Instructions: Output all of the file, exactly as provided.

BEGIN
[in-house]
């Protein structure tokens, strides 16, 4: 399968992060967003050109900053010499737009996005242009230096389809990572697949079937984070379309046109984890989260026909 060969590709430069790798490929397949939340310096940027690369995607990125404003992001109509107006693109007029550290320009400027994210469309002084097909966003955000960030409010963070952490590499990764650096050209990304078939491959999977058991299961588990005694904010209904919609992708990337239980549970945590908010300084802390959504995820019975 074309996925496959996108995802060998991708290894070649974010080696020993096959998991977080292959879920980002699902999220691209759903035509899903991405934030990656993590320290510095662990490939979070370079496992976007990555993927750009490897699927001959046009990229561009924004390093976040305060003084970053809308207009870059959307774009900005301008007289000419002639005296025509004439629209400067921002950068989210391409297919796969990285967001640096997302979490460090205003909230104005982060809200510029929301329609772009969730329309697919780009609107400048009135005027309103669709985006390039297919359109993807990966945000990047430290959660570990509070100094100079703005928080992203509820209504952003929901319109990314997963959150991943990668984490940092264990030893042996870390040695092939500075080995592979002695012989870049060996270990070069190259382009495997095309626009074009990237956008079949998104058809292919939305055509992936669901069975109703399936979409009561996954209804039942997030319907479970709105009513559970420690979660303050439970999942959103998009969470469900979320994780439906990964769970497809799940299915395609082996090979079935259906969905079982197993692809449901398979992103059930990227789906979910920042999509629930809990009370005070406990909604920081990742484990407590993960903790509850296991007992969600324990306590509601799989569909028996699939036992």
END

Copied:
[in-house]
């Protein structure tokens, strides 16, 4: 399968992060967003050109900053010499737009996005242009230096389809990572697949079937984070379309046109984890989260026909 060969590709430069790798490929397949939340310096940027690369995607990125404003992001109509107006693109007029550290320009400027994210469309002084097909966003955000960030409010963070952490590499990764650096050209990304078939491959999977058991299961588990005694904010209904919609992708990337239980549970945590908010300084802390959504995820019975 074309996925496959996108995802060998991708290894070649974010080696020993096959998991977080292959879920980002699902999220691209759903035509899903991405934030990656993590320290510095662990490939979070370079496992976007990555993927750009490897699927001959046009990229561009924004390093976040305060003084970053809308207009870059959307774009900005301008007289000419002639005296025509004439629209400067921002950068989210391409297919796969990285967001640096997302979490460090205003909230104005982060809200510029929301329609772009969730329309697919780009609107400048009135005027309103669709985006390039297919359109993807990966945000990047430290959660570990509070100094100079703005928080992203509820209504952003929901319109990314997963959150991943990668984490940092264990030893042996870390040695092939500075080995592979002695012989870049060996270990070069190259382009495997095309626009074009990237956008079949998104058809292919939305055509992936669901069975109703399936979409009561996954209804039942997030319907479970709105009513559970420690979660303050439970999942959103998009969470469900979320994780439906990964769970497809799940299915395609082996090979079935259906969905079982197993692809449901398979992103059930990227789906979910920042999509629930809990009370005070406990909604920081990742484990407590993960903790509850296991007992969600324990306590509601799989569909028996699939036992």